Project Year: 2011
Project Area: 50,000 sqm
Photographs: Courtesy of nARCHITECTS
Two of the brightest minds from the past century.
Back in 1946, Le Corbusier meet Albert Einstein at Princeton after traveling to New York to present at the United Nations his project for the UN Headquarters.
I had the pleasure of discussing the “Modulor” at some length with Professor Albert Einstein at Princeton. I was then passing through a period of great uncertainty and stress; I expressed myself badly, I explained the “Modulor” badly, I got bogged down in the morass of “cause and effect”… At one point, Einstein took a pencil and began to calculate. Stupidly, I interrupted him, the conversation turned to other things, the calculation remained unfinished. The friend who had brought me was in the depths of despair. In a letter written to me the same evening, Einstein had the kindness to say this of the “Modulor”: “It is a scale of proportions which makes the bad difficult and the good easy.” There are some who think this judgement is unscientific. For my part, I think it is extraordinarily clear-sighted. It is a gesture of friendship made by a great scientist towards us who are not scientists but soldiers on the field of battle. The scientist tells us: “This weapon shoots straight: in the matter of dimensioning, i.e. of proportions, it makes tour task more certain.”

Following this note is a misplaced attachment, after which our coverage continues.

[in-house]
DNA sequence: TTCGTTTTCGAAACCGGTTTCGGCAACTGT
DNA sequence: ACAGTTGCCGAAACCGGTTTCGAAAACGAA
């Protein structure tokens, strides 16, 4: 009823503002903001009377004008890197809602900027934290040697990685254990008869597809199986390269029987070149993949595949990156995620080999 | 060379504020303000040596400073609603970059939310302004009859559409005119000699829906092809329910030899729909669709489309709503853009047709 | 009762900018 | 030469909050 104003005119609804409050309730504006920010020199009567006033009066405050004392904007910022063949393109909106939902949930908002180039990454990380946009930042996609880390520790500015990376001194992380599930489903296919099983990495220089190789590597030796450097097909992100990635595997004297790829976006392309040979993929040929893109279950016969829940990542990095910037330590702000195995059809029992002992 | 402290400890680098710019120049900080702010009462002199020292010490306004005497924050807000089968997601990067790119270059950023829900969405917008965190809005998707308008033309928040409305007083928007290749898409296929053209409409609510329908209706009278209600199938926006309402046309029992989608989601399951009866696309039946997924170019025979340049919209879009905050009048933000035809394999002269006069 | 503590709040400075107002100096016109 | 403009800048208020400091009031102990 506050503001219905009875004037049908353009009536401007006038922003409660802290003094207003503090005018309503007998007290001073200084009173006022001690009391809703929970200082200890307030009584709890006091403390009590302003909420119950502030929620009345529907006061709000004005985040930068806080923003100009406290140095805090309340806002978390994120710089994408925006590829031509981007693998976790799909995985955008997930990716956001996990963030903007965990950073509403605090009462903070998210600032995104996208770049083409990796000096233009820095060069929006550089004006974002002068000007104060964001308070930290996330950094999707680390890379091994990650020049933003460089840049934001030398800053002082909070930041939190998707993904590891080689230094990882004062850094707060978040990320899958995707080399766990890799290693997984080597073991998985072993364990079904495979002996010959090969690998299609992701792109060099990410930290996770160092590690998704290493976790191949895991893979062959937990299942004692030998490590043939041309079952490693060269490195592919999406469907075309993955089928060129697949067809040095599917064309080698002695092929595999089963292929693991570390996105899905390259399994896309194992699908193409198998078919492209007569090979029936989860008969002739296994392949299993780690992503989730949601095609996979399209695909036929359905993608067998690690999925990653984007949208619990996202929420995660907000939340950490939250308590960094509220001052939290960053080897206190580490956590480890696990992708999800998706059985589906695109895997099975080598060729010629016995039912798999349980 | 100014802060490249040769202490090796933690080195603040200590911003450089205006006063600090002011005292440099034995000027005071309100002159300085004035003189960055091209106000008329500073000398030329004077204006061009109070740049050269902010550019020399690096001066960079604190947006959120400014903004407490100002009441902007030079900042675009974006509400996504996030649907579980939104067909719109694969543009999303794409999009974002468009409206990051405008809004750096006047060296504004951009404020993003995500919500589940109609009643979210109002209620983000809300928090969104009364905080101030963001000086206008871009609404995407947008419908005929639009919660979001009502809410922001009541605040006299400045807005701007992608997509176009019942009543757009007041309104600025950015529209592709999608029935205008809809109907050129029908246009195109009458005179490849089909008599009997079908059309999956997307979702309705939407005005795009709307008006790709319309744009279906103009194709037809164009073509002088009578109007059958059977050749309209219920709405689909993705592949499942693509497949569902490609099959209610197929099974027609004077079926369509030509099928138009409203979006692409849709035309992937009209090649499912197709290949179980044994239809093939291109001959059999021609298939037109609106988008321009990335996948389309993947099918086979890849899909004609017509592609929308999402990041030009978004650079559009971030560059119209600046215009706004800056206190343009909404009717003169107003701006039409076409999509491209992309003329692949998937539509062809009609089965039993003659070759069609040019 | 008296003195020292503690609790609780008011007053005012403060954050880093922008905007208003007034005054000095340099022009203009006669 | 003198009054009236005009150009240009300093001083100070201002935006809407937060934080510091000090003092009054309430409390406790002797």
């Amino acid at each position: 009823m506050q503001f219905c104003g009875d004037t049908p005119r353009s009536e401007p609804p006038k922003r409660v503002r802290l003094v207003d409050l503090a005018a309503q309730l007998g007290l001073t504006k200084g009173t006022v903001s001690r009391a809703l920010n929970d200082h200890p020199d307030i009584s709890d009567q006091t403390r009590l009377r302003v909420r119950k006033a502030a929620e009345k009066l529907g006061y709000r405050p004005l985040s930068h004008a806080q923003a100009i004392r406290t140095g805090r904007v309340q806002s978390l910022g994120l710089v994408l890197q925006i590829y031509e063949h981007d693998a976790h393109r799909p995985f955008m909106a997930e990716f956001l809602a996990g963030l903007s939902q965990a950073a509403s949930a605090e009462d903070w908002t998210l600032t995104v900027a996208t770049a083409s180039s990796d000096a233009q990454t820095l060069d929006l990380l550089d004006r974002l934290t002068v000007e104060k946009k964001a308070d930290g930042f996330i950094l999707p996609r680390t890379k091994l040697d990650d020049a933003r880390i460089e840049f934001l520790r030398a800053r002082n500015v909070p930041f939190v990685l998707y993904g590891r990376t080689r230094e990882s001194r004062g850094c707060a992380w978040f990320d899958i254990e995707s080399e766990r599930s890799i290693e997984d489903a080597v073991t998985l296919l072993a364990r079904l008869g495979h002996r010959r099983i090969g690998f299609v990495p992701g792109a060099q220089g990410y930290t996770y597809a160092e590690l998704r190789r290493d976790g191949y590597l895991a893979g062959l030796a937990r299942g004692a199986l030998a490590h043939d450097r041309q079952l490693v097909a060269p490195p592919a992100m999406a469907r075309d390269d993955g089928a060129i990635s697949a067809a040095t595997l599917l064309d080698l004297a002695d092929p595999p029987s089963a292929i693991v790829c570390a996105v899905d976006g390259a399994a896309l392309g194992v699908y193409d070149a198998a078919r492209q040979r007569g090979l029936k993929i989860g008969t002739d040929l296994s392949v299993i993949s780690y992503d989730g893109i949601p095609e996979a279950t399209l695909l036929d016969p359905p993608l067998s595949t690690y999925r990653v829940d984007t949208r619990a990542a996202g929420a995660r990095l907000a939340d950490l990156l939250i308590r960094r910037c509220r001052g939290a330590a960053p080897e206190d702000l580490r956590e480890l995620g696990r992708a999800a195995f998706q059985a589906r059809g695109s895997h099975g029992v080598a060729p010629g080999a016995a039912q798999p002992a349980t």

- Le Corbusier, The Modulor (1954)
Architect: University of Tennessee, College of Architecture and Design
Location: Norris, Tennessee, USA
Consultants: University of Tennessee College of Architecture and Design, Clayton Homes, Johnson and Galyon, Builders; College of Architecture and Design, Landscape Architect; College of Engineering, in collaboration with Mallia Engineering Company, Structural Engineer; College of Architecture and Design, Mechanical/Electrical/Plumbing Engineer
Project Area: 768 SF
Project Year: 2011
Photographs: © Ken McCown
Architect: XTEN Architecture
Location: Los Angeles, California, USA
Project Team: Monika Haefelfinger, Principal; Austin Kelly, AIA, LEED AP, Principal; Monika Haefelfinger, Austin Kelly, Scott Utterstrom, Jae Rodriguez, Qichen Cao, Karin Nelson, Joseph Tran, Karin Von Wyl
General Contractor: NWGC, INC.
Structural Engineer: Axial Engineering Group
Geotech: CY Geotech
Project Year: 2011
Project Area: 2700 sqf
Photographs: Steve King